* Many wild greens are exceptionally rich in calcium and other mineral salts. The leaves of lamb's quarters, mallow, galinsoga, shepherd's purse, knotweed, bidens, amaranth, or dandelion, when cooked until tender, supply more calcium per half-cup serving than a half-cup of milk.
* Herbal teas and tinctures contain little or no calcium salts. For mineral richness, make herbal infusions by steeping one ounce of dried herb (such as raspberry, nettle, or red clover) overnight in a quart of boiling water. Or make mineral-rich vinegars by steeping fresh herbs in apple cider vinegar for six weeks. The long steeping of the water infusion releases minerals, the acid of the vinegar does it too. A cup of herbal infusion can have 150-300 milligrams of calcium salts. A tablespoon of medicinal herbal vinegar can contain 75-150 milligrams of calcium salts.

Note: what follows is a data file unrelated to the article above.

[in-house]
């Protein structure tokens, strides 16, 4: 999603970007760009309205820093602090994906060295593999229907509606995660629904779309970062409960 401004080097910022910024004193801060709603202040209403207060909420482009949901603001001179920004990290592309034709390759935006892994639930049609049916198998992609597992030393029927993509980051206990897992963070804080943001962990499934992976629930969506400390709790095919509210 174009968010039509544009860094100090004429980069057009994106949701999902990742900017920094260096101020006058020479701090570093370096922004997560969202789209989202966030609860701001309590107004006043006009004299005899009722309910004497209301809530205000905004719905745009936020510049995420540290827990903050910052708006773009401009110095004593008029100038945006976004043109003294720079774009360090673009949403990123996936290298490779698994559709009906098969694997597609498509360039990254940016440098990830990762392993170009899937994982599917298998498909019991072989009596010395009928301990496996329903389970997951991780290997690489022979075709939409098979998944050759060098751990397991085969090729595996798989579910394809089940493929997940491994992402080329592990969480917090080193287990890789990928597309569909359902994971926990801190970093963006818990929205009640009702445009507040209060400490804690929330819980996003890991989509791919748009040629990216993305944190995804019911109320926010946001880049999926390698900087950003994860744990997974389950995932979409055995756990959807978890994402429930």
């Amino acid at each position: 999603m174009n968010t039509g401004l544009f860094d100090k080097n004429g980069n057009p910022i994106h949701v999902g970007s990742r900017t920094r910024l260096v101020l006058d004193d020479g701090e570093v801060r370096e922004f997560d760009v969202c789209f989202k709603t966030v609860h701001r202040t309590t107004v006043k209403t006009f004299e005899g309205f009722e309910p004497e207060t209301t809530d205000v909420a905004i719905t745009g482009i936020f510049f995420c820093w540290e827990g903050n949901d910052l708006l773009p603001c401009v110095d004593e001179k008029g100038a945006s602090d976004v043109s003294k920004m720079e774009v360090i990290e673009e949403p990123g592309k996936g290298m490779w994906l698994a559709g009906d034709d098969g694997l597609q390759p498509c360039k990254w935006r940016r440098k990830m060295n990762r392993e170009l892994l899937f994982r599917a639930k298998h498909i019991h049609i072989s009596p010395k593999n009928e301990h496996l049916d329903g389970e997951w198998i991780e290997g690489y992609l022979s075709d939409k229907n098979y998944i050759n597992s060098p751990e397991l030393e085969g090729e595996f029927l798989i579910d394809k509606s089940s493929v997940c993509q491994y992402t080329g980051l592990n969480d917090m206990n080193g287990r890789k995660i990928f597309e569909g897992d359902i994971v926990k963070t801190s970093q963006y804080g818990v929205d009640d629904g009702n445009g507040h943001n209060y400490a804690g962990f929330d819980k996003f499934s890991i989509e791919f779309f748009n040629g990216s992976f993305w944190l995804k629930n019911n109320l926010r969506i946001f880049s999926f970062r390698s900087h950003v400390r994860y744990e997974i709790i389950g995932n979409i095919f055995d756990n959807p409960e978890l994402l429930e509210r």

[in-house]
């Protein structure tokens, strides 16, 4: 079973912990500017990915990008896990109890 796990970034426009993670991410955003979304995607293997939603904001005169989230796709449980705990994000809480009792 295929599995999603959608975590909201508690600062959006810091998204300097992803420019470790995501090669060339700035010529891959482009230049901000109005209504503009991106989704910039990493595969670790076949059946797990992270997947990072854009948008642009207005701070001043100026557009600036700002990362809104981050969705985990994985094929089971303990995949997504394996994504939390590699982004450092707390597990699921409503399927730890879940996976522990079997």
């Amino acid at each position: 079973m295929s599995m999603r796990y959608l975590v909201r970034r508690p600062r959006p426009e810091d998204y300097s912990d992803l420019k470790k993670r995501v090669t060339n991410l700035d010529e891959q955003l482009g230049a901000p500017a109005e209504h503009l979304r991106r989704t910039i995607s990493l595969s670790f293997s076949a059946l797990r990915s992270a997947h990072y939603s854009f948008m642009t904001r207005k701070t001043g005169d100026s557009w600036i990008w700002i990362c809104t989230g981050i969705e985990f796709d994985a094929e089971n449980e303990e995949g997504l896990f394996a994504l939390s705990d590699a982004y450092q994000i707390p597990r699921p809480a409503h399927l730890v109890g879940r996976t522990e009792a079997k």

* Cultivated greens are good sources of calcium, better if they are cooked thoroughly, and best if they are organic. Kale, collards, mustard greens, oriental greens, broccoli de rape, turnip greens, even cabbage supply 100-250 milligrams of calcium salts per half-cup serving.
* Fresh dairy products are the best place to get mineral salts, especially calcium, but there is controversy about the assimilability of calcium from pasteurized milk. Fortunately, raw milk cheeses are now easily available; look for them as a reliable source of nutrients.